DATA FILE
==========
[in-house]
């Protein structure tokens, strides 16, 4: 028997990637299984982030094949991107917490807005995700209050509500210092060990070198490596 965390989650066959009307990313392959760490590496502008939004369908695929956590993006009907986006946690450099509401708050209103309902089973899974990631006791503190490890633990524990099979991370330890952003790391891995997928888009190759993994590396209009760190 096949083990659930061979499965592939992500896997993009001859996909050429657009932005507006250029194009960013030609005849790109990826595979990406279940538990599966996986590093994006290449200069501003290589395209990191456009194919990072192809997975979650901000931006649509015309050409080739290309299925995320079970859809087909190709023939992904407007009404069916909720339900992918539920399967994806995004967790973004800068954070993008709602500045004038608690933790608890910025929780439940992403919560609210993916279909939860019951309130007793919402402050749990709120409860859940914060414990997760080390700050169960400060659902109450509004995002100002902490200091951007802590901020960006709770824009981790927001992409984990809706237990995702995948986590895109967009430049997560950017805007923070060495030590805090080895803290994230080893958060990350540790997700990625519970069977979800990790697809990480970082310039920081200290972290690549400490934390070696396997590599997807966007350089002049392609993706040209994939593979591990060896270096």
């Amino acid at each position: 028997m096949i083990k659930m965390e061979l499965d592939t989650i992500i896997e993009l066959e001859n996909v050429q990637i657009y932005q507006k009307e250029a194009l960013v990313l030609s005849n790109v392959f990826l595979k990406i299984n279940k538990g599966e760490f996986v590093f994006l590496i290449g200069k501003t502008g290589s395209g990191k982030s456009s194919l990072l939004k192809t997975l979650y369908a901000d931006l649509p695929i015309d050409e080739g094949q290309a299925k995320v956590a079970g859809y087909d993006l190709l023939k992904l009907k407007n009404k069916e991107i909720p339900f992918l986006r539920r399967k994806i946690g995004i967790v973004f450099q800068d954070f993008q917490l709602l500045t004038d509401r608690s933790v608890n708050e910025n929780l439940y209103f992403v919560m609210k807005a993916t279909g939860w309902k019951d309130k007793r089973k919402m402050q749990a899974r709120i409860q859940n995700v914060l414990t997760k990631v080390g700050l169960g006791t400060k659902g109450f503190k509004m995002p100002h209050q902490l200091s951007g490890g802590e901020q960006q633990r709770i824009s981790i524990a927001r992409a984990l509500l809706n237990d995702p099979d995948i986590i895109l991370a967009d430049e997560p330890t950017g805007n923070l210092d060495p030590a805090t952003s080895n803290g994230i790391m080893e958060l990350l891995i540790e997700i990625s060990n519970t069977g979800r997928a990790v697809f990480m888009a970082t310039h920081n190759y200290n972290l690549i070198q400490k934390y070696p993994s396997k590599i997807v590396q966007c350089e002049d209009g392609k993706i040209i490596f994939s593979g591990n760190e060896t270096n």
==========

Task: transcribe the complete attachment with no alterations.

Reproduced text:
[in-house]
């Protein structure tokens, strides 16, 4: 028997990637299984982030094949991107917490807005995700209050509500210092060990070198490596 965390989650066959009307990313392959760490590496502008939004369908695929956590993006009907986006946690450099509401708050209103309902089973899974990631006791503190490890633990524990099979991370330890952003790391891995997928888009190759993994590396209009760190 096949083990659930061979499965592939992500896997993009001859996909050429657009932005507006250029194009960013030609005849790109990826595979990406279940538990599966996986590093994006290449200069501003290589395209990191456009194919990072192809997975979650901000931006649509015309050409080739290309299925995320079970859809087909190709023939992904407007009404069916909720339900992918539920399967994806995004967790973004800068954070993008709602500045004038608690933790608890910025929780439940992403919560609210993916279909939860019951309130007793919402402050749990709120409860859940914060414990997760080390700050169960400060659902109450509004995002100002902490200091951007802590901020960006709770824009981790927001992409984990809706237990995702995948986590895109967009430049997560950017805007923070060495030590805090080895803290994230080893958060990350540790997700990625519970069977979800990790697809990480970082310039920081200290972290690549400490934390070696396997590599997807966007350089002049392609993706040209994939593979591990060896270096």
């Amino acid at each position: 028997m096949i083990k659930m965390e061979l499965d592939t989650i992500i896997e993009l066959e001859n996909v050429q990637i657009y932005q507006k009307e250029a194009l960013v990313l030609s005849n790109v392959f990826l595979k990406i299984n279940k538990g599966e760490f996986v590093f994006l590496i290449g200069k501003t502008g290589s395209g990191k982030s456009s194919l990072l939004k192809t997975l979650y369908a901000d931006l649509p695929i015309d050409e080739g094949q290309a299925k995320v956590a079970g859809y087909d993006l190709l023939k992904l009907k407007n009404k069916e991107i909720p339900f992918l986006r539920r399967k994806i946690g995004i967790v973004f450099q800068d954070f993008q917490l709602l500045t004038d509401r608690s933790v608890n708050e910025n929780l439940y209103f992403v919560m609210k807005a993916t279909g939860w309902k019951d309130k007793r089973k919402m402050q749990a899974r709120i409860q859940n995700v914060l414990t997760k990631v080390g700050l169960g006791t400060k659902g109450f503190k509004m995002p100002h209050q902490l200091s951007g490890g802590e901020q960006q633990r709770i824009s981790i524990a927001r992409a984990l509500l809706n237990d995702p099979d995948i986590i895109l991370a967009d430049e997560p330890t950017g805007n923070l210092d060495p030590a805090t952003s080895n803290g994230i790391m080893e958060l990350l891995i540790e997700i990625s060990n519970t069977g979800r997928a990790v697809f990480m888009a970082t310039h920081n190759y200290n972290l690549i070198q400490k934390y070696p993994s396997k590599i997807v590396q966007c350089e002049d209009g392609k993706i040209i490596f994939s593979g591990n760190e060896t270096n």